Male and female college students' learning styles differ: an opportunity for instructional diversification.
Subject:
Sex differences (Psychology) (Research)
Learning, Psychology of (Social aspects)
College students (Health aspects)
College students (Psychological aspects)
Sex differences
Author:
Keri, Gabe
Pub Date:
09/01/2002
Publication:
Name: College Student Journal Publisher: Project Innovation (Alabama) Audience: Academic Format: Magazine/Journal Subject: Education Copyright: COPYRIGHT 2002 Project Innovation (Alabama) ISSN: 0146-3934
Issue:
Date: Sept, 2002 Source Volume: 36 Source Issue: 3
Topic:
Event Code: 310 Science & research; 290 Public affairs
Product:
Product Code: E197500 Students, College
Geographic:
Geographic Scope: United States Geographic Code: 1USA United States

Accession Number:
95356596
Full Text:
Several extant studies have demonstrated that females and males learn differently. In general, the studies on males' and females' learning differences have concluded that more females are relational learners, whereas more males are independent learners. Using Canfield's Learning Style Inventory (1988) more males indicated a preference for applied learning styles (i.e., using every-day-life experiences as a basis of learning), whereas females preferred abstract (i.e., where copious reading assignments are required, learning materials are organized, and instructors' demonstrate knowledge). The results provide validation for diversifying instructional styles to address the learning needs of students.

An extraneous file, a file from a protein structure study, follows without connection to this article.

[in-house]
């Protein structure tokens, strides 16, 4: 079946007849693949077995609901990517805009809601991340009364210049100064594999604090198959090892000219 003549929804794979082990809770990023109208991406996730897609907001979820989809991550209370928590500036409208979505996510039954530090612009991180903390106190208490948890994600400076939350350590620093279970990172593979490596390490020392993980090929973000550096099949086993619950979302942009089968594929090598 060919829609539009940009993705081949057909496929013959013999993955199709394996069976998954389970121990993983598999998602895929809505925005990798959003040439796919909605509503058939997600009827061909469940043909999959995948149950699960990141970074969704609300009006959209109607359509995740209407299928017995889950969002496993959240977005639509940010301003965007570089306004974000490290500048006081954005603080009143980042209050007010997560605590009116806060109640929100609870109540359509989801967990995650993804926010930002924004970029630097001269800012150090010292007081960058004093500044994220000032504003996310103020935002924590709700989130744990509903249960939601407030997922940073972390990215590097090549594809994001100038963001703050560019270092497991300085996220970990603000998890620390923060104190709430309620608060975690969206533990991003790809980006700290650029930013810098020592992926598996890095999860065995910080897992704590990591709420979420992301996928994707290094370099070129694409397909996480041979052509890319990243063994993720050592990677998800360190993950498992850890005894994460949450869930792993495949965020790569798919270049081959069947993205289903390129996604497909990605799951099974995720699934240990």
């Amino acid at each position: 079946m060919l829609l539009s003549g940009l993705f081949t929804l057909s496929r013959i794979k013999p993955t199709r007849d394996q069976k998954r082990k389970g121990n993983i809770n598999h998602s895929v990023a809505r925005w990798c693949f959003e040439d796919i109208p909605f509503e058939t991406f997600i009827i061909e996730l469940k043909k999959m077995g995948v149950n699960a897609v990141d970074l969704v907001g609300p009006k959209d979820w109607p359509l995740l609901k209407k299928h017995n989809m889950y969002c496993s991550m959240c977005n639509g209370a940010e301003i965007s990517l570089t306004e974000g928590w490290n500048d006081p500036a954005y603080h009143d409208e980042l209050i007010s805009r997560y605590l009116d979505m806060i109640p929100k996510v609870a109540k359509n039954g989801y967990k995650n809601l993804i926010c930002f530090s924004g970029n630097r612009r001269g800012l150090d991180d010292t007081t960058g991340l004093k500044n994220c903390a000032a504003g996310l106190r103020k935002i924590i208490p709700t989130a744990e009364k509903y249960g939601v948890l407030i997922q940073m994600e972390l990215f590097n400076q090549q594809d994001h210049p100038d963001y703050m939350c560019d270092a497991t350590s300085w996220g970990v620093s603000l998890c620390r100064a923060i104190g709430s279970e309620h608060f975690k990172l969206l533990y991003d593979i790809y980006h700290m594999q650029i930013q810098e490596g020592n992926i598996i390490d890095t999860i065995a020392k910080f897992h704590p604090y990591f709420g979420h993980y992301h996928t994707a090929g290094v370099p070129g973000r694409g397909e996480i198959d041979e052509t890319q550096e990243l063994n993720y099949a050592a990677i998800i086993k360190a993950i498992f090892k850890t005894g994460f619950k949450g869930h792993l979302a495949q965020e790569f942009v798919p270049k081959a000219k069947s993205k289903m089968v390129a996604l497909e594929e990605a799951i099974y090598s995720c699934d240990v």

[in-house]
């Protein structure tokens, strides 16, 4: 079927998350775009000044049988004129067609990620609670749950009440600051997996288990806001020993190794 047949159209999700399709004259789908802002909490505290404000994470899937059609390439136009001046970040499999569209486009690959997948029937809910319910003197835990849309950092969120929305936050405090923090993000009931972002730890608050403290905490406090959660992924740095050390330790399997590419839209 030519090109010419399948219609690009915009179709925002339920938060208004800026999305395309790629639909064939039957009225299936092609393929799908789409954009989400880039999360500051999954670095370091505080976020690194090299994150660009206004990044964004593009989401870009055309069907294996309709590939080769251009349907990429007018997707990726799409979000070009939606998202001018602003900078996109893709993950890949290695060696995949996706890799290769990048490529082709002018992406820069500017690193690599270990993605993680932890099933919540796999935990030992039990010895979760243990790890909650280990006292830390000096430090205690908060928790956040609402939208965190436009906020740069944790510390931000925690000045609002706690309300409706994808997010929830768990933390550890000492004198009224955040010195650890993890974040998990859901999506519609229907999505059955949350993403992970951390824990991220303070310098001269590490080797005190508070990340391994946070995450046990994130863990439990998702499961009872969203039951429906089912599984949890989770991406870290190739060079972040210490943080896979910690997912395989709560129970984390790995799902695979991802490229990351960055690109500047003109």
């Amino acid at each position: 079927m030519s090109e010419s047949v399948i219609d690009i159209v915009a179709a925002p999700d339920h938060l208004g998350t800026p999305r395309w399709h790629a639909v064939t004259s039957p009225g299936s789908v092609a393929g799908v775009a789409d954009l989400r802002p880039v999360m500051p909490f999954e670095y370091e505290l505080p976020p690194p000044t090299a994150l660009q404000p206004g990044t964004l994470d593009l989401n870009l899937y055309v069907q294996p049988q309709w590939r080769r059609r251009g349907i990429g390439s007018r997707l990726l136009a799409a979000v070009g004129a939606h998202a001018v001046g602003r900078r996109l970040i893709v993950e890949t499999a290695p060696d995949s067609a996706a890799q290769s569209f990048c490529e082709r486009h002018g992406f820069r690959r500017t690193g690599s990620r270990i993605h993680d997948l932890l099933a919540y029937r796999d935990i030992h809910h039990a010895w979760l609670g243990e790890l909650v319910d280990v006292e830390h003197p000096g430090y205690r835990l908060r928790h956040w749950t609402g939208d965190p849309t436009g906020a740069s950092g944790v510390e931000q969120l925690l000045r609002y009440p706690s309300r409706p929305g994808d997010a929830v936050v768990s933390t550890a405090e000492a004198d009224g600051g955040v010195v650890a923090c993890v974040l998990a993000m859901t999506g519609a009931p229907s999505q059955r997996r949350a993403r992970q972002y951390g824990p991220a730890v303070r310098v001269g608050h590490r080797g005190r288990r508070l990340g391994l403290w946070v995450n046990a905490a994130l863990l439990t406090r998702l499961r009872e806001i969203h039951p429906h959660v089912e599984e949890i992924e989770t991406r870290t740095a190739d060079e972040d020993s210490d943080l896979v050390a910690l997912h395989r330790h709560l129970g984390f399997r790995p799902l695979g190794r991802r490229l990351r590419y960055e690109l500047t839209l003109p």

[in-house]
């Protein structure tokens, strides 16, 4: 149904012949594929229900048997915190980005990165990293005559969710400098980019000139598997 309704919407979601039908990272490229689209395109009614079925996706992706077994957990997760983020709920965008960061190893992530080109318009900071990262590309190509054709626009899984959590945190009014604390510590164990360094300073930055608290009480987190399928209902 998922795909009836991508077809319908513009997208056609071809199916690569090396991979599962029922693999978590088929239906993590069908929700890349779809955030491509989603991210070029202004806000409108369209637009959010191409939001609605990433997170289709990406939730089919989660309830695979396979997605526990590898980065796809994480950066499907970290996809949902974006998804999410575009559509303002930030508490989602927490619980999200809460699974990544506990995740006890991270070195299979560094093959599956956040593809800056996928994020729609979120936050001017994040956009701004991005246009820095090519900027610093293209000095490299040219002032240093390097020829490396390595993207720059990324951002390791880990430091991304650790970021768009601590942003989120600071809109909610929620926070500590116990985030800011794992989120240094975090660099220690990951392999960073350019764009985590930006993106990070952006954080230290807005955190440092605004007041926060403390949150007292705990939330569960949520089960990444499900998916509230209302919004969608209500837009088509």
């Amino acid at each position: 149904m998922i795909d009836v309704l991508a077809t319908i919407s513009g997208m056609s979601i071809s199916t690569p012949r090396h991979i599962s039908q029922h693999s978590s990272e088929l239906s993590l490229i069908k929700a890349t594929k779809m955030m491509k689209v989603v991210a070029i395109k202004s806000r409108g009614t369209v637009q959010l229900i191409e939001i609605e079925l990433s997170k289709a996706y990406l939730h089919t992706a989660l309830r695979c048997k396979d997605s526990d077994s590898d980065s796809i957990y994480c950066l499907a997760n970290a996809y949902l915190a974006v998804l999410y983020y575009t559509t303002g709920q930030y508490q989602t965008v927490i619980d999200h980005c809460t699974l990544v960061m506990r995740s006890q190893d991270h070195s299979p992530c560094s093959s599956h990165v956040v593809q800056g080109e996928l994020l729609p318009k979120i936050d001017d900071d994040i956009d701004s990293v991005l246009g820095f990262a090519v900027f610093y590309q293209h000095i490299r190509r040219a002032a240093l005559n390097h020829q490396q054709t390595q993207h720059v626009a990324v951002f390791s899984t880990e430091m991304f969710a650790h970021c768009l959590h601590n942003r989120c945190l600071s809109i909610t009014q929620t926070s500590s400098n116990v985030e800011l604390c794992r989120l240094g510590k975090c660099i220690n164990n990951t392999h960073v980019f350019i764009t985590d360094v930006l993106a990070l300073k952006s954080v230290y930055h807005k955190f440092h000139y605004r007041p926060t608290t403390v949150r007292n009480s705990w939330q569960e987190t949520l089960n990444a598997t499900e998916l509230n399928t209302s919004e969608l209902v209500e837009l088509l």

**********

Individual differences in learning and achievement continue to present challenges to educators and researchers alike. During the late 60's, Cronbach and Snow (1969) postulated that individualizing teaching to the needs of learners improves learners' satisfaction and achievement. Using their Aptitude Treatment Interaction Theory (ATI) the authors argued that teaching methods differentially affect students' learning because teaching methods place varying demands on learners and account for learners' achievement. Interpolations from the ATI theory have resulted in multiple ways of examining teaching and learning from left and right brain emphasis (Bancroft, 1995), cognitive styles (Messick, 1984), learning strategies (Butler, 1994), to even personality styles (Cooper & Miller, 1991). Despite the extension of learning styles, studies on individual learning differences argue essential dichotomies exist amongst students, even in terms of males and females vis-a-vis learning styles (Pettigrew & Zakrajsek, 1984).

Although performance expectations of instructors do not vary as much in terms of students' learning, researchers interested in individual differences have consistently expressed a need for instruction to emphasize variant aspects of learning (Ristow & Edenburn, 1984; Claxton & Murrell, 1987). Psychologists interested in learning efficacy have also examined cognitive-information processing abilities (i.e., memory) in moderating individual learning differences (Just & Carpenter, 1992), reasoning (Tirre & Pena, 1993) and academic achievement (Engle, Cantor & Carullo, 1992). The most compelling argument from most of these studies so far is that retention of content information is key to learning success, irrespective of learners' characteristics beyond those that are intrinsic.